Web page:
Margaret Gainer, President, Zero Waste Humboldt Board of Directors
This year, Zero Waste Humboldt public education will emphasize the mindfulness needed to be a conscious environmentalist at the point-of-purchase – in local stores and even on-line. It is easy to be fooled by claims that products are good for the environment. We must become more alert and willing to communicate with the manufacturers responsible for greenwashing, and the local stores where we buy these products. The main problem caused by greenwashing is that it convinces people to behave in unsustainable and environmentally-detrimental ways.
Greenwashing, also referred to as “Green Sheen” marketing, is the process of conveying a false impression or providing misleading information about how a company’s products are more environmentally sound. Greenwashing is a play on the term “whitewashing,” which means using misleading information to gloss over bad behavior.
Consumer research conducted for manufacturers – of especially single-use packaging and products – has been used to adopt key words used by the growing numbers of their customers who are increasingly concerned about environmental impacts of what they buy. They capitalize on this demand for environmentally beneficial or sustainable products by pitching them as less wasteful, more natural, healthier, chemical free, using even over-simplified and meaningless terms.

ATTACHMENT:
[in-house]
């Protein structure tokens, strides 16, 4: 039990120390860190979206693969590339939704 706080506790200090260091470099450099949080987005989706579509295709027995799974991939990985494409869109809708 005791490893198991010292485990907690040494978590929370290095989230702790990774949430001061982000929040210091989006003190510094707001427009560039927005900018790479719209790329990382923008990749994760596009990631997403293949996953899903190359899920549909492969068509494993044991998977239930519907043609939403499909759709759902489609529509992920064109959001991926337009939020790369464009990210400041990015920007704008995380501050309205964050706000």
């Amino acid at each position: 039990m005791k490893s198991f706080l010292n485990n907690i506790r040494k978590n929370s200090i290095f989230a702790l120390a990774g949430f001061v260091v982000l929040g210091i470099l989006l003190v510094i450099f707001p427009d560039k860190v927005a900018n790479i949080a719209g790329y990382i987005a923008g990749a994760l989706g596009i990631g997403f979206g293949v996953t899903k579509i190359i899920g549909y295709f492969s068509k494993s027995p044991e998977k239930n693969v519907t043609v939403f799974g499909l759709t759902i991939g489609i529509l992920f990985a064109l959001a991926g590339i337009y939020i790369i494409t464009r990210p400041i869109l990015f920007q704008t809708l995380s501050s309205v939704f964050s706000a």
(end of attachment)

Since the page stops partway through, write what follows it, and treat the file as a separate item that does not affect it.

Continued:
In 2007, marketing firm, TerraChoice, reported the Six Sins of Greenwashing. If you are tired of marketeers playing on your environmental concerns to convince you to buy, here are six red flags for when you shop:
- Trading Off Benefits – For example, a company may say its packaging is recyclable, without mentioning their horrendous practices in resource extraction.
- Unsubstantiated Environmental Claims may be the most appalling and common greenwash practices. Companies may claim “made with recycled materials” or “eco-friendly ingredients” without any verification from reliable sources about these claims. Most companies that are dedicated to the values of environmental sustainability are transparent with details on their websites about how their product has been made.
- Irrelevant Call-Outs on Packaging to catch your eye on the competitive store shelf space. Packages will have labels that mean nothing but sound good. For example, even though CFC has been banned for 30+ years, a company may label packaging as CFC-free.
- Vague Language and Wording is common in greenwash marketing to manipulate environmentally-oriented shoppers. “Non-toxic,” “green,” “plant-based,” “eco,” “environmentally-friendly,” “bio,” and “sustainable practices” are all examples of vagueness intended to win your purchase. You have to check the company packages and websites for reputable certifications and proof of authenticity.
- The Lesser of Two Evils promotes a harmful product as a “better” alternative. These are eco-friendly claims on products that are environmentally destructive, like organic tobacco or green pesticides! The petrochemical industry has gotten even richer this year by claiming that single-use plastic food and beverage packaging, take home containers, and tableware are cleaner and safer against COVID19. Research has not supported their claims.
- Boldfaced Lies are outright false claims. TerraChoice reports that this can be the most difficult to identify. Often it involves the misuse of third party certifications. In 2013, several state attorney generals found the plastics industry use of the recycling logo with the three chasing arrows to be misleading because the logo alone does not indicate nor assure that the package is recyclable. The truth is: most plastic isn’t.